by Anika Mittu ‘19
It could be argued that late November is far too early for thoughts of sugar cookies and woven stockings. But Ingrid Michaelson’s Christmas album “Songs for the Season”, released on October 26, creates an early onset of the dreamy, warm holiday mindset that makes December 25 feel closer than it is.
In her latest music release since her 2014 album Lights Out, Michaelson embraces a sound of old glamour. Her natural warmth and soft vibrato season the album of classic Christmas covers with comfort. This style combines with sweeping brass lines to captivate listeners with a feeling of nostalgia– one that is especially apparent on “Rockin Around the Christmas Tree.” Michaelson mixes her unique sweet tone with the underscore of instrumental harmonies, all while seamlessly imitating the vocal riffs of the Christmas song that everyone seems to hum in late December.
Michaelson’s ability to blend her adaptable voice with countless other singers lends itself well to creating talented collaborations on the album. Though she sings with accomplished artists such as Grace VanderWaal and Will Chase, her collaborations with Christina Perri and Leslie Odom Jr. serve as standout pieces. Accompanied by Perri and gentle violin instrumentals, Michaelson presents a version of “White Christmas” that feels as delicate as snowflakes. A stunning ending harmony on the song leaves listeners with wide eyes, as Michaelson once again adds a slight twist to classics. Similarly, Michaelson blends her soft tone with Odom Jr’s signature smooth vocals on “All I want for Christmas is You.” An iconic pop song transforms into a soft, comforting duet that gifts listeners’ ears with a calming twist to a classic.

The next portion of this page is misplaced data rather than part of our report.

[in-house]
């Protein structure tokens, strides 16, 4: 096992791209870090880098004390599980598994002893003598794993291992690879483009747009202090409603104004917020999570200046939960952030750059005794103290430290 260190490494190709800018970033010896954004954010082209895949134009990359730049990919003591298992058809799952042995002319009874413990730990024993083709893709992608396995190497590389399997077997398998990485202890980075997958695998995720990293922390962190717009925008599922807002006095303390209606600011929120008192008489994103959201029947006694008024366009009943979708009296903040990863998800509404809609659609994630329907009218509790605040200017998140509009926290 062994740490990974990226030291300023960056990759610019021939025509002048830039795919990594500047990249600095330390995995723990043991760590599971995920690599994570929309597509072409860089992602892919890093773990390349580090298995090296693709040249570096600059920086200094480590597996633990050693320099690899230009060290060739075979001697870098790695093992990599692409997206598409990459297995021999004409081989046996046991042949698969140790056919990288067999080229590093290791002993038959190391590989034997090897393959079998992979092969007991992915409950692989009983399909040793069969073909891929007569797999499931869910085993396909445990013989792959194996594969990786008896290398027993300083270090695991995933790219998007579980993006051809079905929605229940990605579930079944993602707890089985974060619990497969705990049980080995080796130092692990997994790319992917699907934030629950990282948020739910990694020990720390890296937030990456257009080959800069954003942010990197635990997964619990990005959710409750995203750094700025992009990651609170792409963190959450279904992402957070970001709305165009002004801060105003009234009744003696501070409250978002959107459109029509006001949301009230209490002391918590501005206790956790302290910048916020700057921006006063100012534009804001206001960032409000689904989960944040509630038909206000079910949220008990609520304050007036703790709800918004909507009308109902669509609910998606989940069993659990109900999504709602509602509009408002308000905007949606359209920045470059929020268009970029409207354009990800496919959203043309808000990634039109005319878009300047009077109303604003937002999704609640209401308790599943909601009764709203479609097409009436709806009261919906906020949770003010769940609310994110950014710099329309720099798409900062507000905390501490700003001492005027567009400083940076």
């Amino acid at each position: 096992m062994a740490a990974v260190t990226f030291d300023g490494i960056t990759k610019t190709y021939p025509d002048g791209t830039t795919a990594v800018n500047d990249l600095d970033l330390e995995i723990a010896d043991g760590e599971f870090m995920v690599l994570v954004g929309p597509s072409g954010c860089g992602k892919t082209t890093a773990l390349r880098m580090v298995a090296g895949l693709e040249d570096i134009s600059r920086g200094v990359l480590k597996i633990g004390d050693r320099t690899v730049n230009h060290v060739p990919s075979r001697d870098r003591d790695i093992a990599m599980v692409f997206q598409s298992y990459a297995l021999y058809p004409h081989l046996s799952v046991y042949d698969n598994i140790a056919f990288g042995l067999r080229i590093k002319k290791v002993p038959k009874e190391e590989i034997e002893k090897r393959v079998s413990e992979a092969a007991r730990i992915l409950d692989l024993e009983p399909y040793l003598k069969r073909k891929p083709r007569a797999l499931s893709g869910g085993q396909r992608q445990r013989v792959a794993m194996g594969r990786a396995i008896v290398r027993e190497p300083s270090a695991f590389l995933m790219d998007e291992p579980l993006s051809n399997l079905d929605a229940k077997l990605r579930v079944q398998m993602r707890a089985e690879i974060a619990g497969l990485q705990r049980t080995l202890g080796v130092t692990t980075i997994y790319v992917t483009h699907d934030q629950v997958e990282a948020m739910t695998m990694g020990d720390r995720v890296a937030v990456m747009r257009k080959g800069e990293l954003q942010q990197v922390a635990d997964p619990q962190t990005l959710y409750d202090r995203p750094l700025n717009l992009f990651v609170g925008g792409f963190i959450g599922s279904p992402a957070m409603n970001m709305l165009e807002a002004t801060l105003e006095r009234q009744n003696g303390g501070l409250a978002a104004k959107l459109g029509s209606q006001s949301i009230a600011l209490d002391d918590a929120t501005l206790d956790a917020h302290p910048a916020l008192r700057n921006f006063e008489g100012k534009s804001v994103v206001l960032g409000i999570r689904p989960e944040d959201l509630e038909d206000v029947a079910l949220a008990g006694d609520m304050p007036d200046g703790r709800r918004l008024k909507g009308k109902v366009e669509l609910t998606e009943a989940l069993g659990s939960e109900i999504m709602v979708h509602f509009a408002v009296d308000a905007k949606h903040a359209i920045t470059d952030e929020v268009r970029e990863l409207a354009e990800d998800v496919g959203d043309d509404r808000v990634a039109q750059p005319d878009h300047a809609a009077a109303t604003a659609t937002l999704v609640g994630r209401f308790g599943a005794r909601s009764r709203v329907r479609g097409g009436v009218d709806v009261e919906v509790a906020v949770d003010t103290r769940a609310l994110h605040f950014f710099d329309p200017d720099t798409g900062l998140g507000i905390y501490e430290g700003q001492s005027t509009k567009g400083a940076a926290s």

An enthusiastic chorus often accompanies Michaelson through her celebration of crackling fireplaces and colorful ornaments. “Let It Snow! Let It Snow! Let It Snow!” kicks off with the energy of choral voices, propelling the album forward between softer wintry lullabies. Similarly, a featured chorus on “Looks Like A Cold, Cold Winter” interject the melody with a musical-theatre vibe.
Michaelson’s return to the music scene presents an escape from her typical indie-pop music domain. Some may find the classical style of her Christmas album as unfamiliar to the radio-focused sound of mainstream music. And yes, Michaelson’s Christmas album most certainly features an older sound that current music tends to reject. But her album provides a timeless soundtrack of holiday memories, ones that conjure images of past Christmas Eves and mugs of hot chocolate, allowing willing listeners to embrace holiday memories while cherishing the upcoming holiday season.